Tories choose expediency over Canada
November 03, 2007
This city has better prospects than this country. With its Parliament buildings, museums and World Heritage Rideau Canal, Ottawa is a future Canada theme park, a crowd-pleasing magnet for nostalgia tours.
No weirder than Walt Disney's Epcot illusion of circling the globe without leaving America, Ottawa as fantasyland edged closer twice this week. First, the government willingly accelerated its own irrelevancy by trimming the GST and then scored on its own goal a second time by opening the door to 2,000 more family immigrants.
Seemingly unconnected, those decisions are linked by dumb and dumber policies as well as by politics too smart by half. Look hard and maybe find an economist to praise taking a point off the GST and an expert to argue that reuniting kin is a priority. But the overwhelming evidence is that the tax cut and quota shift are as bad for Canada as they are good for Conservatives.
No question both will be popular. Imposed by Tories and saved by a Liberal broken promise, the GST is a hands-in-your-pocket daily irritant. Bringing the folks over here from over there is a feel-good exercise that warms ethnic voters to the party in power.
Trouble is, one is lousy economics, the other damages the economy. Together they reduce federal relevancy by further limiting its ability to make this a better country. Tilting to a consumer tax cut pours kerosene on an already overheated retail sector, while personal and corporate relief would stimulate productivity, savings and investment. Skewing to family members rather than to economic immigrants inflates social costs and deflates the benefits of attracting the brightest and best to a country that needs the brains and, more contentiously, the numbers.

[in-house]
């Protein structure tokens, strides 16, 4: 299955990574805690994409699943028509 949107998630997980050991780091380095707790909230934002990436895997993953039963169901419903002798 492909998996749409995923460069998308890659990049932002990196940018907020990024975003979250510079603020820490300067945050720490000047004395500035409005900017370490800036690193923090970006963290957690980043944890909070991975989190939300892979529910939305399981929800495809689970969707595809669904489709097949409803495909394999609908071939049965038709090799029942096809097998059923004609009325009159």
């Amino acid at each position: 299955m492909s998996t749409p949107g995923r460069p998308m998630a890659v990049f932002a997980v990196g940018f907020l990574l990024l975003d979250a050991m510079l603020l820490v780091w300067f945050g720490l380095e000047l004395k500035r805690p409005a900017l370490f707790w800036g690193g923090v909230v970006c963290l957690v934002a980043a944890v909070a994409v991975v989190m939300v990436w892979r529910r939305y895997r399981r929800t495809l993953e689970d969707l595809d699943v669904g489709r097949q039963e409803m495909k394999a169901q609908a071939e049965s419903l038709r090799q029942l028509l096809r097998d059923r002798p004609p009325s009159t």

Conservatives hungry for a majority calculate that Canadians won't notice or care. Trickle down GST savings and relatives arriving at the airport obscure bigger problems as well as the larger truth that Ottawa is retreating from its core responsibility to lead. Fearing the political consequences of asking citizens to consider policy options, this government does what's clearly expedient even when it's demonstrably foolish.
Still, there's no free lunch even in the city that entitlement made infamous. Saving each of us pennies on coffee will cost us all $34 billion over five years, money more profitably spent on health care, education, cities, poverty and the environment. Heck, it would be far better invested integrating new immigrants into a Canada that no longer delivers what it promises.
Those aren't central to Stephen Harper's vision or among his priorities. Rolling back the GST is just another, more immediate, less controversial way of limiting federal spending powers, of devolving the country into a community of communities. Government with less money will be less intrusive even if it's less able to do those things that make successful countries more liveable at home and competitive abroad.
True, Ottawa's evolution into a theme park is its self-fulfilling prophecy that transcends parties. A bullying executive, a weakling Parliament and a bureaucracy better known for scandal than efficient service delivery is an edifice easily dismantled by those who sacrifice policy to politics.
Let this continue long enough and all that will stand between the capital and the wrecking ball of irrelevance is its future as a tourist attraction. Bet on a high price to take a peek.
James Travers' national affairs column appears Tuesday, Thursday and Saturday.